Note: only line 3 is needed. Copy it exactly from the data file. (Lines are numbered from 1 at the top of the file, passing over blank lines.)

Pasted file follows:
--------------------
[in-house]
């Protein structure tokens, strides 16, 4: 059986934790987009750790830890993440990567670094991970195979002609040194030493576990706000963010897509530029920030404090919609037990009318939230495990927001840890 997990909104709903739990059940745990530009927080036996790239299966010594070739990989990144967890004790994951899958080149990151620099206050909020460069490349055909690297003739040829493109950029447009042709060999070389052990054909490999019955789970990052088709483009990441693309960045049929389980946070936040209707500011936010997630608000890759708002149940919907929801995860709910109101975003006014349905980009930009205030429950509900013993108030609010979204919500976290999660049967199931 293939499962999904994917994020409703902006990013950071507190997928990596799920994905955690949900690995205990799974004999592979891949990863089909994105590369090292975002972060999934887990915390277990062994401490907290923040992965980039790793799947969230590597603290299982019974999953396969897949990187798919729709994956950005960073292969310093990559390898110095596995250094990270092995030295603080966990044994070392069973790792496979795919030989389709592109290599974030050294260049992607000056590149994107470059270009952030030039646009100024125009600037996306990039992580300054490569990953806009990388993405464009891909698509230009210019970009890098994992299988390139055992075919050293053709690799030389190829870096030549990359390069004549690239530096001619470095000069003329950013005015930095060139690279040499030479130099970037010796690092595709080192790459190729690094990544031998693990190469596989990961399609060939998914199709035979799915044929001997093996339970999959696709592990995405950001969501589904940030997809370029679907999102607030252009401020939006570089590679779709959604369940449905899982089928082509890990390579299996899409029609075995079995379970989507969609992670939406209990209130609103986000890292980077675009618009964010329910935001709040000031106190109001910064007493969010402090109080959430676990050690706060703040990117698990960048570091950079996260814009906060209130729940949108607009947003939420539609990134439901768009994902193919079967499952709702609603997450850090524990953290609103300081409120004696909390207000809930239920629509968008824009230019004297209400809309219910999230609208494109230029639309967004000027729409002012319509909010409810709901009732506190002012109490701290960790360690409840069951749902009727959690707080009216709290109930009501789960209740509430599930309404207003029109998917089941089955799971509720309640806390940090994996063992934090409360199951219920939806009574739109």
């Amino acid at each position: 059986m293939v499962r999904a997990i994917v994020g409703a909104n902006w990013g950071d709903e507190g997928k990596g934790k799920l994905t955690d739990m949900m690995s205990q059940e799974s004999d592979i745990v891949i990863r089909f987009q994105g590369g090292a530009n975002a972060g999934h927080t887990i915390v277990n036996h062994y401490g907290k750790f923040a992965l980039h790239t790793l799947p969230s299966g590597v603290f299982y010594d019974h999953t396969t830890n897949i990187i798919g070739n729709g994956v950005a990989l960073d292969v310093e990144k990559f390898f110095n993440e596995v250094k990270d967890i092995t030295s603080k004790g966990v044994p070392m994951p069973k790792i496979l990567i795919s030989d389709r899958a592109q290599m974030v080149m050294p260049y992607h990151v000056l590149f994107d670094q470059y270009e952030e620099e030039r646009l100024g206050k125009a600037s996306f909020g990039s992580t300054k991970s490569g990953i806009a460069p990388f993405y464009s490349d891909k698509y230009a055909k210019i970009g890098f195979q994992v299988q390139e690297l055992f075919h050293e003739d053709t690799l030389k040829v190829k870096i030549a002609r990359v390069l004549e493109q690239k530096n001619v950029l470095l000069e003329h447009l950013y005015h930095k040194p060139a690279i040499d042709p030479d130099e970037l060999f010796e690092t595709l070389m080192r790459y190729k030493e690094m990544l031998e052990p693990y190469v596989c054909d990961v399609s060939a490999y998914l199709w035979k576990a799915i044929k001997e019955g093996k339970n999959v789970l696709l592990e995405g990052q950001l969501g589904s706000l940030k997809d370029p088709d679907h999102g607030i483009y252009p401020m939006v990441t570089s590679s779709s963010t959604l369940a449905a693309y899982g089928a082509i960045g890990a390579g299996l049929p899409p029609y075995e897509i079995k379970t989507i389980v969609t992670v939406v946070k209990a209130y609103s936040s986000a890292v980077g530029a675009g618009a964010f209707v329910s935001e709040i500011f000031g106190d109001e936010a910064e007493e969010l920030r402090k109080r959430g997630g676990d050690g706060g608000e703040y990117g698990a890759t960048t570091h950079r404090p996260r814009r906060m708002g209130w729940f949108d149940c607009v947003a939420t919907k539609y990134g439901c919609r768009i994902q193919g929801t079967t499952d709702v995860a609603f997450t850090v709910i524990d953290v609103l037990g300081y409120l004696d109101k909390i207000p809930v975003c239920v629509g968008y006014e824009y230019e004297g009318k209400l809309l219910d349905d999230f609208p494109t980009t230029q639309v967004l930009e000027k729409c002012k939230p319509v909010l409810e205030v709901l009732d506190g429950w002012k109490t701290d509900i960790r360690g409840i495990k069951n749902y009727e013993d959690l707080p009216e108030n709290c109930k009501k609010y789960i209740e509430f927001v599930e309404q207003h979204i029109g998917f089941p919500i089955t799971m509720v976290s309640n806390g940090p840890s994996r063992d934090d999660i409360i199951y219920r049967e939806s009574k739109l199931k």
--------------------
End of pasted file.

């Amino acid at each position: 059986m293939v499962r999904a997990i994917v994020g409703a909104n902006w990013g950071d709903e507190g997928k990596g934790k799920l994905t955690d739990m949900m690995s205990q059940e799974s004999d592979i745990v891949i990863r089909f987009q994105g590369g090292a530009n975002a972060g999934h927080t887990i915390v277990n036996h062994y401490g907290k750790f923040a992965l980039h790239t790793l799947p969230s299966g590597v603290f299982y010594d019974h999953t396969t830890n897949i990187i798919g070739n729709g994956v950005a990989l960073d292969v310093e990144k990559f390898f110095n993440e596995v250094k990270d967890i092995t030295s603080k004790g966990v044994p070392m994951p069973k790792i496979l990567i795919s030989d389709r899958a592109q290599m974030v080149m050294p260049y992607h990151v000056l590149f994107d670094q470059y270009e952030e620099e030039r646009l100024g206050k125009a600037s996306f909020g990039s992580t300054k991970s490569g990953i806009a460069p990388f993405y464009s490349d891909k698509y230009a055909k210019i970009g890098f195979q994992v299988q390139e690297l055992f075919h050293e003739d053709t690799l030389k040829v190829k870096i030549a002609r990359v390069l004549e493109q690239k530096n001619v950029l470095l000069e003329h447009l950013y005015h930095k040194p060139a690279i040499d042709p030479d130099e970037l060999f010796e690092t595709l070389m080192r790459y190729k030493e690094m990544l031998e052990p693990y190469v596989c054909d990961v399609s060939a490999y998914l199709w035979k576990a799915i044929k001997e019955g093996k339970n999959v789970l696709l592990e995405g990052q950001l969501g589904s706000l940030k997809d370029p088709d679907h999102g607030i483009y252009p401020m939006v990441t570089s590679s779709s963010t959604l369940a449905a693309y899982g089928a082509i960045g890990a390579g299996l049929p899409p029609y075995e897509i079995k379970t989507i389980v969609t992670v939406v946070k209990a209130y609103s936040s986000a890292v980077g530029a675009g618009a964010f209707v329910s935001e709040i500011f000031g106190d109001e936010a910064e007493e969010l920030r402090k109080r959430g997630g676990d050690g706060g608000e703040y990117g698990a890759t960048t570091h950079r404090p996260r814009r906060m708002g209130w729940f949108d149940c607009v947003a939420t919907k539609y990134g439901c919609r768009i994902q193919g929801t079967t499952d709702v995860a609603f997450t850090v709910i524990d953290v609103l037990g300081y409120l004696d109101k909390i207000p809930v975003c239920v629509g968008y006014e824009y230019e004297g009318k209400l809309l219910d349905d999230f609208p494109t980009t230029q639309v967004l930009e000027k729409c002012k939230p319509v909010l409810e205030v709901l009732d506190g429950w002012k109490t701290d509900i960790r360690g409840i495990k069951n749902y009727e013993d959690l707080p009216e108030n709290c109930k009501k609010y789960i209740e509430f927001v599930e309404q207003h979204i029109g998917f089941p919500i089955t799971m509720v976290s309640n806390g940090p840890s994996r063992d934090d999660i409360i199951y219920r049967e939806s009574k739109l199931k």